What about the possibility that technology might get us out of this mess? What do you think about the cloned cows in England that produce more milk than regular cows? Won’t they actually be beneficial for the environment because we will need fewer cows to produce the same amount of milk?
The high-productivity cow may produce more milk, but it will need more water, protein and energy than a regular cow. That energy has to come from somewhere. So these highly productive strains of animals and plants are actually a bit of an illusion.
It’s the same reason that droughts have become increasingly difficult to manage. We now plant these highly productive varieties of wheat everywhere, but they actually require a lot more water. So now even a small drought creates extreme food shortage.
But we could be in a more tenable situation if we used technology differently. So for example, if, instead of creating high-yielding varieties of crops, we created drought-resistant varieties, we’d be better prepared for the future.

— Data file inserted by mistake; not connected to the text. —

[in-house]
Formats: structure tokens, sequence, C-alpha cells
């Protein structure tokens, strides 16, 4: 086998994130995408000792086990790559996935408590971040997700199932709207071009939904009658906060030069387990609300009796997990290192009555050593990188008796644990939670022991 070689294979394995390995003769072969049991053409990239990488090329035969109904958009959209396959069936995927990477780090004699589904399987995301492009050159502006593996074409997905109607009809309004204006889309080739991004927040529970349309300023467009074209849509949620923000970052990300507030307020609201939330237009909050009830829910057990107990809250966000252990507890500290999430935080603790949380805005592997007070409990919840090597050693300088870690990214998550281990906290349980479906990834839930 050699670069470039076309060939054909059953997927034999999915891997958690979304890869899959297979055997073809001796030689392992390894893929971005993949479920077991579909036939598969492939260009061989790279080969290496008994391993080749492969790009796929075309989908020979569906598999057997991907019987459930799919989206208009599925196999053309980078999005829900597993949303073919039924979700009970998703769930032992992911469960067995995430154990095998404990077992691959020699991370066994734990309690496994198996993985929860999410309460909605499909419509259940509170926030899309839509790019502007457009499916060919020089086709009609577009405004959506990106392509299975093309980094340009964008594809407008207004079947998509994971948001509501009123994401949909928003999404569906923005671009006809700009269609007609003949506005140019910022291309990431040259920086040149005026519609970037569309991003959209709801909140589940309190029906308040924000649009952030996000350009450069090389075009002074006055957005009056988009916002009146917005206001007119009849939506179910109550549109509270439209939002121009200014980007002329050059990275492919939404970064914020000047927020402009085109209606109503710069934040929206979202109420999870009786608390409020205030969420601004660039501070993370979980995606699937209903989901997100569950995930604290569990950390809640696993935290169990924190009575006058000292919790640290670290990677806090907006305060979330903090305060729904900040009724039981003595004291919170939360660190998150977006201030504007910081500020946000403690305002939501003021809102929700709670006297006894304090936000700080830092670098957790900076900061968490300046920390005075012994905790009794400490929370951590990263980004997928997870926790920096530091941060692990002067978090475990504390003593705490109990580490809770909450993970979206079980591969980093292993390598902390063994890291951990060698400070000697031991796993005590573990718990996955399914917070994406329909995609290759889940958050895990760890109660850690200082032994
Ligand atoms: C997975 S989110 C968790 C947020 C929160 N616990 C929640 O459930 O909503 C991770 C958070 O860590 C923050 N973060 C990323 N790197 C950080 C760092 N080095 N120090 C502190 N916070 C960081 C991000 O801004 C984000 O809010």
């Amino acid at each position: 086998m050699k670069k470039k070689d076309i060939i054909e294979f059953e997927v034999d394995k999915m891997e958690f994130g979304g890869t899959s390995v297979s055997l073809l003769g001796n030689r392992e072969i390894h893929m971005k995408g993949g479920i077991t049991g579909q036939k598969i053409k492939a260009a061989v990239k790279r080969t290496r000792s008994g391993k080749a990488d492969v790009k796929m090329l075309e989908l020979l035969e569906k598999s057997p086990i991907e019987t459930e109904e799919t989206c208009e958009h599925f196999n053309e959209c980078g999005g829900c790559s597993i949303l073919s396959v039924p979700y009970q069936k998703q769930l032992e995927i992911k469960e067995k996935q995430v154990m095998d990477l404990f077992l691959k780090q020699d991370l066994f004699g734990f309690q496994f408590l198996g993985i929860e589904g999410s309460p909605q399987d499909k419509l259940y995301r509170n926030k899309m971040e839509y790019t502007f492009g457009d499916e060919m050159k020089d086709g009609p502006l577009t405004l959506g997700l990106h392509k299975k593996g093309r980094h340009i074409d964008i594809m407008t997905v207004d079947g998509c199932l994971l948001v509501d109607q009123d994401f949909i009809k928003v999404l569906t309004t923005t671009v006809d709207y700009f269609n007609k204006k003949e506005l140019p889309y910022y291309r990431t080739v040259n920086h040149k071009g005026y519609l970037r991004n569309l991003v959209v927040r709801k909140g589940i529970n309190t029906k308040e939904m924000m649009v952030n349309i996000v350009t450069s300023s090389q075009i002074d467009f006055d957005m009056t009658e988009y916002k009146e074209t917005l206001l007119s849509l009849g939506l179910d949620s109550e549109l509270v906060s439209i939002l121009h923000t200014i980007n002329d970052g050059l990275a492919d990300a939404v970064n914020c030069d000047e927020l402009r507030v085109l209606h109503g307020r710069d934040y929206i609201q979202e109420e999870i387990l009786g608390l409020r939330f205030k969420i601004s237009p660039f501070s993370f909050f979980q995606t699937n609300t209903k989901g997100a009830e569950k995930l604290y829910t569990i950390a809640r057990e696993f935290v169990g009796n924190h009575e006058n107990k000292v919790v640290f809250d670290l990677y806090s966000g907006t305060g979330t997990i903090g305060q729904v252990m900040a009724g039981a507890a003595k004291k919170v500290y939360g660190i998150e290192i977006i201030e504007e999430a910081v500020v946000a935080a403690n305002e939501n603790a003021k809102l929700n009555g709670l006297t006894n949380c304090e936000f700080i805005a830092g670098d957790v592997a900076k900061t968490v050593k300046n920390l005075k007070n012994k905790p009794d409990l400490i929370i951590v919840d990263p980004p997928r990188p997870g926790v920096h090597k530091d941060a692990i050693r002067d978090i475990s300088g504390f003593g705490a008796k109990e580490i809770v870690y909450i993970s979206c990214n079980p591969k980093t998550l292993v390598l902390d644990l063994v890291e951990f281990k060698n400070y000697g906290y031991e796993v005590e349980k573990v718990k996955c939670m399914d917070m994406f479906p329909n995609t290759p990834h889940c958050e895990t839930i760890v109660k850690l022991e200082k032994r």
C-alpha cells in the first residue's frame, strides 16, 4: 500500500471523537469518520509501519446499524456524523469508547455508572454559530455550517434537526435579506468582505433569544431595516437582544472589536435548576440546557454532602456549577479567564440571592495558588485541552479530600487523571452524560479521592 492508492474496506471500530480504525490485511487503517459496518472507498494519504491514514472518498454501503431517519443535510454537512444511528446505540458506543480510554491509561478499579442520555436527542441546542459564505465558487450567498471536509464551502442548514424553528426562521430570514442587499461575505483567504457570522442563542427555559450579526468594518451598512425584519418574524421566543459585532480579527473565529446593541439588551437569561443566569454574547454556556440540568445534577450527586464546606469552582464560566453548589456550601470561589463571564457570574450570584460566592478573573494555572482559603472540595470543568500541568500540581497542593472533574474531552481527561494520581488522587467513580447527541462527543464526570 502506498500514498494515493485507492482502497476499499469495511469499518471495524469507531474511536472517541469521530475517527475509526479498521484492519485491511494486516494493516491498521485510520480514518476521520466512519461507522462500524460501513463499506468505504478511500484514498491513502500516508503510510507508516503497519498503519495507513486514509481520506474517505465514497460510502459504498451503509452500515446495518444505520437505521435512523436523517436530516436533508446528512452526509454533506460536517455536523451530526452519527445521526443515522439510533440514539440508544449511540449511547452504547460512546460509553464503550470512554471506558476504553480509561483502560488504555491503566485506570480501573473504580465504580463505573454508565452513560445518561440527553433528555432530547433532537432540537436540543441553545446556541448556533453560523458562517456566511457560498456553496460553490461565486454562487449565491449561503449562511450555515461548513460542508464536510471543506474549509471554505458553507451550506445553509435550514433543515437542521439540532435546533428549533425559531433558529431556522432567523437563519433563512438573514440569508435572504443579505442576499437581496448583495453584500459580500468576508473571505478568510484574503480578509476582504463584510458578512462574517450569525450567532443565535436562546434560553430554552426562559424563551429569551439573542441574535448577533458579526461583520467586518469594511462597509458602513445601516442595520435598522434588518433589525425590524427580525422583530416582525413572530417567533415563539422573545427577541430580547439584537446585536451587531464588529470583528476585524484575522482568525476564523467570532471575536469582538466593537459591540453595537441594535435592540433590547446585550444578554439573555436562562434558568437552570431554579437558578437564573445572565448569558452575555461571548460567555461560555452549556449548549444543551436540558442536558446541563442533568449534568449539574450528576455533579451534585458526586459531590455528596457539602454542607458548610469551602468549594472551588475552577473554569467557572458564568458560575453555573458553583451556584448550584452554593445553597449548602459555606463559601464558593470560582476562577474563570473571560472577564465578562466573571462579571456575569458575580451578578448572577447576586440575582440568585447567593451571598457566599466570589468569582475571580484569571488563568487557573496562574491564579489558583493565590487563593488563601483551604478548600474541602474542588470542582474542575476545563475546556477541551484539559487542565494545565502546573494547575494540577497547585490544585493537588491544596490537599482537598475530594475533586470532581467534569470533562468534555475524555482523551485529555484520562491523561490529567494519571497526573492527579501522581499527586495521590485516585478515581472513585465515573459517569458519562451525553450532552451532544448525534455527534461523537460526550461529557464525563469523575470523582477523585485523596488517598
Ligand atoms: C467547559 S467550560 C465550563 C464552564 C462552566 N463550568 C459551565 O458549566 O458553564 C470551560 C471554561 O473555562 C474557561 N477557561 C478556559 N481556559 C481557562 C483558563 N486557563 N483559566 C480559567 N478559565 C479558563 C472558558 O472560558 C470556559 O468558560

One of the things you suggested we needed to change to live more sustainably is the way we price our foods. You say we need to price our foods so that they reflect the real price of producing them, free of government subsidies. But isn’t that eventually unaffordable for the poor?
One of the problems with the way we produce food right now is there are all sorts of hidden social and environmental costs. If pork chops included the price of water pollution and the cost of pollution caused by pig manure, we’d be paying a lot more for them and wouldn’t eat as many. Hothouse vegetables, for instance, have a huge energy subsidy, while chocolates, coffee and tea have a social subsidy in the form of poor wages paid to producers, and livestock production has a huge environmental subsidy in the form of waste management.